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ATLANTA - (Mealey's) Florida federal courts presiding over Engle progeny cases must do more work to identify precisely what the Phase I trial findings of the Engle jury mean before deciding the extent to which they have res judicata effect in establishing elements of the individual plaintiffs' claims, the 11th Circuit U.S. Court of Appeals held July 22 (Bernice Brown, et al. v. R.J. Reynolds Tobacco Co., et al., No. 08-16158, 11th Cir.).
When the Florida Supreme Court broke up the plaintiff class in Engle v. Liggett Group, Inc. (945 So.2d 1246 [Fla. Sup. 2006], cert denied, 128 S.Ct. 96 ) (Engle III), it nevertheless preserved the jury's findings in that case's Phase I trial, including findings against R.J. Reynolds Tobacco Co. (RJR), the American Tobacco Co., Philip Morris USA Inc., Lorillard Tobacco Co. and Lorillard Inc. regarding general causation, addiction to cigarettes, strict liability, fraud by concealment, civil conspiracy, breach of implied and express warranties and negligence. The court's stated intent was to allow former class members, to whom it gave one year to refile their claims individually, to avoid the burden of relitigating general causation issues and ensure trials focused on specific causation and damages.
Thousands of erstwhile class members had suits initiated in or removed to the U.S. District Court for the Middle District of Florida under the Class Action Fairness Act, where the defendants moved under Federal Rule of Procedure 16(c) for an order determining the preclusive effects of the Engle Phase I findings; specifically, the defendants sought a ruling that those findings may not be used to establish any of the elements of the plaintiffs' various claims.
Judge Harvey E. Schlesinger ruled in the instant case that the Engle Phase I findings may not be given preclusive effect in any proceeding to establish any element of an Engle plaintiff's claims; nevertheless, he and other judges, recognizing that a controlling question of law is it stake, certified their orders for interlocutory appeal to the 11th Circuit U.S. Court of Appeals.
Six months after hearing oral arguments on the matter, the appellate panel vacated Judge Schlesinger's order and remanded the case for a more detailed inquiry into precisely what conclusions the Engle Phase I jury reached and the extent to which they may be used by the plaintiffs.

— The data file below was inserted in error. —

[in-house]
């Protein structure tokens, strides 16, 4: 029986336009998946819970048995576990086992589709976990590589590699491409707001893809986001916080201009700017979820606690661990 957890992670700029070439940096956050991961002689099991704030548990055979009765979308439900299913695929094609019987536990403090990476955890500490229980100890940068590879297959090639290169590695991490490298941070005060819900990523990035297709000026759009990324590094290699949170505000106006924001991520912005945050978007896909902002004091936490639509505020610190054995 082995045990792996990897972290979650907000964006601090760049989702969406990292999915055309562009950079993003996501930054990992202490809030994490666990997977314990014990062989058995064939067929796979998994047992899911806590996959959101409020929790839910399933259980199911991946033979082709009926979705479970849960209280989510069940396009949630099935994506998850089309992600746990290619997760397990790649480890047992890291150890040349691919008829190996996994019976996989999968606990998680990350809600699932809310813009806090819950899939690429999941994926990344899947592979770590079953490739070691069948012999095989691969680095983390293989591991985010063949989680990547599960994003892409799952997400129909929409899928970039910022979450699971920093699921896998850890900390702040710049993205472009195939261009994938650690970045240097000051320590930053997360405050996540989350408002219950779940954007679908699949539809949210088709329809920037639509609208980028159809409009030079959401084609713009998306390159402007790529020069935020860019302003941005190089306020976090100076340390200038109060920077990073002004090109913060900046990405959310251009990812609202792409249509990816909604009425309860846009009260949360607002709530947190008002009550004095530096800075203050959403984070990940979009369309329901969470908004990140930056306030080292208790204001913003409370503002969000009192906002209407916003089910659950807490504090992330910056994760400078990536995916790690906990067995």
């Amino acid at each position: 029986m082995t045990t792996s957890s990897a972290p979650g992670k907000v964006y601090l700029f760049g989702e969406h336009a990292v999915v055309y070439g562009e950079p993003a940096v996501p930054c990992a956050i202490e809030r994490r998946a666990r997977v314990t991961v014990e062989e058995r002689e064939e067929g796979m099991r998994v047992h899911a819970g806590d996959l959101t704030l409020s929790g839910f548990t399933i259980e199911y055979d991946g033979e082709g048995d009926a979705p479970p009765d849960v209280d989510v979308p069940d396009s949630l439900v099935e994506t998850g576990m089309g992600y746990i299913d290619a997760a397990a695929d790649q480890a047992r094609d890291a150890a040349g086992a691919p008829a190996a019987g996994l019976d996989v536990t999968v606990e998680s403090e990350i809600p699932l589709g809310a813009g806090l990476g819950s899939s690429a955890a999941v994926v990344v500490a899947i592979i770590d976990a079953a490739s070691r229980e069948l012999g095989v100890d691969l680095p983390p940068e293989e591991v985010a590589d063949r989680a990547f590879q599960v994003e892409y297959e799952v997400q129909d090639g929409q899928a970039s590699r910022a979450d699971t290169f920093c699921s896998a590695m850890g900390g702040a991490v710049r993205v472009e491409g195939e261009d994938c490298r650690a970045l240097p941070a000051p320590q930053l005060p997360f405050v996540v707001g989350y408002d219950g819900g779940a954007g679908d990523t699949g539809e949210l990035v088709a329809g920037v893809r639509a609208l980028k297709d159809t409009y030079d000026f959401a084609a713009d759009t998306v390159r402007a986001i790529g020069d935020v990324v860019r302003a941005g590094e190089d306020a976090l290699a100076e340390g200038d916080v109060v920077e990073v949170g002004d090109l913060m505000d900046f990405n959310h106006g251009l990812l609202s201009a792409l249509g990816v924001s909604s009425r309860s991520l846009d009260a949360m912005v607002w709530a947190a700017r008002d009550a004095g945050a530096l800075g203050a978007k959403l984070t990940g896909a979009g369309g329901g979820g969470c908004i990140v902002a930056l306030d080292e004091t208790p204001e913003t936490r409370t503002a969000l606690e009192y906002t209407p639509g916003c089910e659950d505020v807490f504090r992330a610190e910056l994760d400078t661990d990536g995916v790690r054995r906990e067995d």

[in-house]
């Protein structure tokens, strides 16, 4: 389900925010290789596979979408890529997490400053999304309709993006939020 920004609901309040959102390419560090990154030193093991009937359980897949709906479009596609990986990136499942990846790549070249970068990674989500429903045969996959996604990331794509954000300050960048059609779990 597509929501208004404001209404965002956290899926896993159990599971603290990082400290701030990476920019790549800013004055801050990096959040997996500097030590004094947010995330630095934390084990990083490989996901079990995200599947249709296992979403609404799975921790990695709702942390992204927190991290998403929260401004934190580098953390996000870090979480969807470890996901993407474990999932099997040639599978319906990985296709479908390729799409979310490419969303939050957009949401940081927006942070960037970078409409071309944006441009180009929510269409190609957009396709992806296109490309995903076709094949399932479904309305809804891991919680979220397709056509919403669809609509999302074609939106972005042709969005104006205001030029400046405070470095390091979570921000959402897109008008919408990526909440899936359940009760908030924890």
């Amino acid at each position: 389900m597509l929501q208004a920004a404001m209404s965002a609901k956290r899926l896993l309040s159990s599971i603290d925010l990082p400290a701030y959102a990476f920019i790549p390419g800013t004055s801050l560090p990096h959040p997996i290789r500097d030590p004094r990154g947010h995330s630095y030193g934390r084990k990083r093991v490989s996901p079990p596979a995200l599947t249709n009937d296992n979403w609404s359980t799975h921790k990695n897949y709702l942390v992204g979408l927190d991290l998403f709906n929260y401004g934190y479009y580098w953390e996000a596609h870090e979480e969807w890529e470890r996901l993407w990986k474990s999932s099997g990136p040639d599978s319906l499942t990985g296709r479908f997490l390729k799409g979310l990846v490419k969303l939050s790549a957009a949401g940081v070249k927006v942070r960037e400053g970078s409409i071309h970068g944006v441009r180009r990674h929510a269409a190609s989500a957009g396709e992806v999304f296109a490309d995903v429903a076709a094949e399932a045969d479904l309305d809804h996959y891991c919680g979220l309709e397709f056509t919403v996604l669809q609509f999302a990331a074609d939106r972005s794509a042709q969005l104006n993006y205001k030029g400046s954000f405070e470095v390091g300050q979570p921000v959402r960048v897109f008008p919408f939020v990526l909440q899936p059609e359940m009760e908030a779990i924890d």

The panel said that the Phase I findings "may be given effect to the full extent of, but no farther than, what the jury found." The point in dispute is what the jury actually found, the panel noted; Judge Schlesinger reached his conclusion that the Phase I findings may not be used to establish any element of the plaintiffs' causes of action without first giving preclusive effect to those findings as required by the Florida Supreme Court's decision, it said.
"We leave it to the district court to apply Florida law as we have outlined it and decide in the first instance precisely what facts are established when preclusive effect is given to the approved findings," the panel said. "It is for the district court to determine, for example, whether the jury's answer to Question 3 [on the Phase I verdict form] establishes only that the defendants sold some cigarettes that were defective and unreasonably dangerous, or whether the plaintiffs have carried their burden of showing to a reasonable degree of certainty that it also establishes that all of the cigarettes that the defendants sold fit that description. Until the scope of the factual issues decided in the Phase I approved findings is determined, it is premature to address whether those findings by themselves establish any elements of the claims."
[Editor's Note: Full coverage will be in the July issue of Mealey's Litigation Report: Tobacco. In the meantime, the opinion is available at www.mealeysonline.com or by calling the Customer Support Department at 1-800-833-9844. Document #04-100723-022Z. For all of your legal news needs, please visit www.lexisnexis.com/mealeys.]
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